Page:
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in time of a national emergency expressly declared by Congress, no reserve officer shall be employed on active duty for more than fifteen days in any calendar year without his own consent.
Sec. 37a, added to the act of June 3, 1916, by sec. 32, act of June 4, 1920 (41 Stat. 776).
Sec. 39, act of June 3, 1916 (39 Stat. 190), provided for the call to active duty in time of war; but it was stricken out by sec. 32, act of June 4, 1920, cited above.
2466. Voluntary service by reserve officers.—Provided further, That sec. tion three of the Act approved February twenty-seventh, nineteen hundred and six, entitled, “An Act making appropriations to supply urgent deficiencies in the appropriations for the fiscal year ending June thirtieth, nineteen hundred and six, and for prior years and for other purposes," shall not be construed to prohibit the Secretary of War from accepting the gratuitous services of members of the Officers' Reserve Corps of the Army in the furtherance of the enrollment, organization, and training of the Officers Reserve Corps, the Reserve Officers' Training Corps, or the Enlisted Reserve Corps of the Army or in consultation upon matters relating to the military service. Act of May 12, 1917 (10 Stat. 72), making appropriations for the support of the Army: Rescrre corps. 2467. Pay and allowances on active duty.-
A reserve officer shall not be entitled to pay and allowances except when on active duty. When on active duty he shall receive the same pay and allowances as an officer of the Regular Army of the same grade and length of active service, and mileage from his home to his first station and from his last station to his home, but shall not be entitled to retirement or retired pay. Sec. 37a, added to the act of June 3, 1916, by sec. 32, act of June 4, 1920 (41 Stat, 776).
2468. Leave of absence for Federal employees who are reserve officers. — Provided further, That all officers and employees of the United States or of the District of Columbia who shall be members of the Officers' Reserve Corps shall be entitled to leave of absence from their respective duties, without loss of pay, time, or efficiency rating, on all days during which they shall be ordered to duty with troops or at field exercises, or for instruction, for periods not to exceed fifteen days in any one calendar year. Act of May 12, 1917 (40 Stat. 72), making appropriations for the support of the Army: Reserve Corps.
2469. Federal employees restored to civil position after service as reserve officers.—Provided further, That members of the Officers' Reserve Corps who are in the employ of the United States Government or of the District of Columbia and who are ordered to duty by proper authority shall, when relieved from duty, be restored to the positions held by them when ordered to Guty. Act of May 12, 1917 (40 Stat. 72). 2470. Retirement and pension rights of reserve officers.--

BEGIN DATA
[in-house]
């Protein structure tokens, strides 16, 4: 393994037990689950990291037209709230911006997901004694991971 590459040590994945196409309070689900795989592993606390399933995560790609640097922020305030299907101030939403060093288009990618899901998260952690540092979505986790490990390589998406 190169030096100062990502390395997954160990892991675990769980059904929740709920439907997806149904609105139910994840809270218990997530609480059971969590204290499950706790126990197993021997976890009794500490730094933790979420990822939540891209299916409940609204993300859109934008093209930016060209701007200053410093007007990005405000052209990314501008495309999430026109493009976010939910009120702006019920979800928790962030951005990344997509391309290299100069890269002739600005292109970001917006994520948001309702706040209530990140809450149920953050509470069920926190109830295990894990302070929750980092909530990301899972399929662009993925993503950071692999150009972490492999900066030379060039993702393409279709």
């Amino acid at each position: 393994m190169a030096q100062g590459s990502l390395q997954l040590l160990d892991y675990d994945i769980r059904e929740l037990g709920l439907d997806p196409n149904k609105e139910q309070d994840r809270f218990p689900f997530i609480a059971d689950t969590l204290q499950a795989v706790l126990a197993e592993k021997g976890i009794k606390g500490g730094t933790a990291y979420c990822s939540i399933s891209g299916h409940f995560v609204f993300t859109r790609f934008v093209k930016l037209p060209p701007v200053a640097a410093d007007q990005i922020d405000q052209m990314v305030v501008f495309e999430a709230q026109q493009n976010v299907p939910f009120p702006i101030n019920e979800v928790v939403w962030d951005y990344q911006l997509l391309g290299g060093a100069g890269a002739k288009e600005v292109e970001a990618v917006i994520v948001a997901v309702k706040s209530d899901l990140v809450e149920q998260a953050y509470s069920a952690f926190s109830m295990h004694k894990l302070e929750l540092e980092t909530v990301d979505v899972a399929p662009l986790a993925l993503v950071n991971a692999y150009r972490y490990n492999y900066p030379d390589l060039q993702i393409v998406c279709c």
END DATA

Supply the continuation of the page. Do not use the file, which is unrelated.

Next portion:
Provided, That no reserve officer appointed pursuant to this Act shall be entitled to retirement, or to retired pay, and shall be eligible for pension only for disability incurred in line of duty in active service or while serving wth the Army pursuant to provisions of this Act. Scc. 476, added to the act of June 3, 1916, by sec. 34, act of June 4, 1920 (41 Stat, 778).
The above topic was treated by sec. 53, act of June 3, 1916 (39 Stat. 190), which was stricken out by sec. 34, act of June 4, 1920, above cited.
2471. Retirement of medical reserve officers.—That any officer of the Medical Reserve Corps who shall have reached the age of seventy years, and whose
total active service in the Army of the United States, Regular or Volunteer, as such officer, and as contract or acting assistant surgeon, and as an enlisted man, shall equal forty years, may thereupon, in the discretion of the President, be placed upon the retired list of the Army with the rank, pay, and allowances of a first lieutenant. Act of June 22, 1910 (36 Stat. 580), as amended by act of Mar. 4, 1911 (36 Stat. 1348).
This act, as originally enacted, contained, after the words “enlisted man," the words " in the war of the rebellion." They were stricken out by amendment, as cited above. 2472. Period of service in the Enlisted Reserve Corps.
The period of enlistment shall be three years, except in the case of persons who served in the Army, Navy, or Marine Corps at some time between April 6, 1917, and November 11, 1918, who may be enlisted for one year periods and who, in time of peace, shall be entitled to discharge within ninety days if they make application therefor.
Sec. 55, act of June 3, 1916 (39 Stat. 195), as amended by sec. 35, act of June 4, 1920 (41 Stat. 780).
2473. Qualifications for enlistment in the Enlisted Reserve Corps.The Enlisted Reserve Corps shall consist of persons voluntarily enlisted therein.
Enlistments shall be limited to persons eligible for enlistment in the Regular Army who have had such military or technical training as may be prescribed by regulations of the Secretary of War. All enlistments in force at the outbreak of the war, or entered into during its continuation, whether in the Regular Army or the Enlisted Reserve Corps, shall continue in force until six months after its termination unless sooner terminated by the President. Sec. 55, act of June 3, 1916 (39 Stat. 195), as amended by sec. 35, act of June 4, 1920 (41 Stat. 780).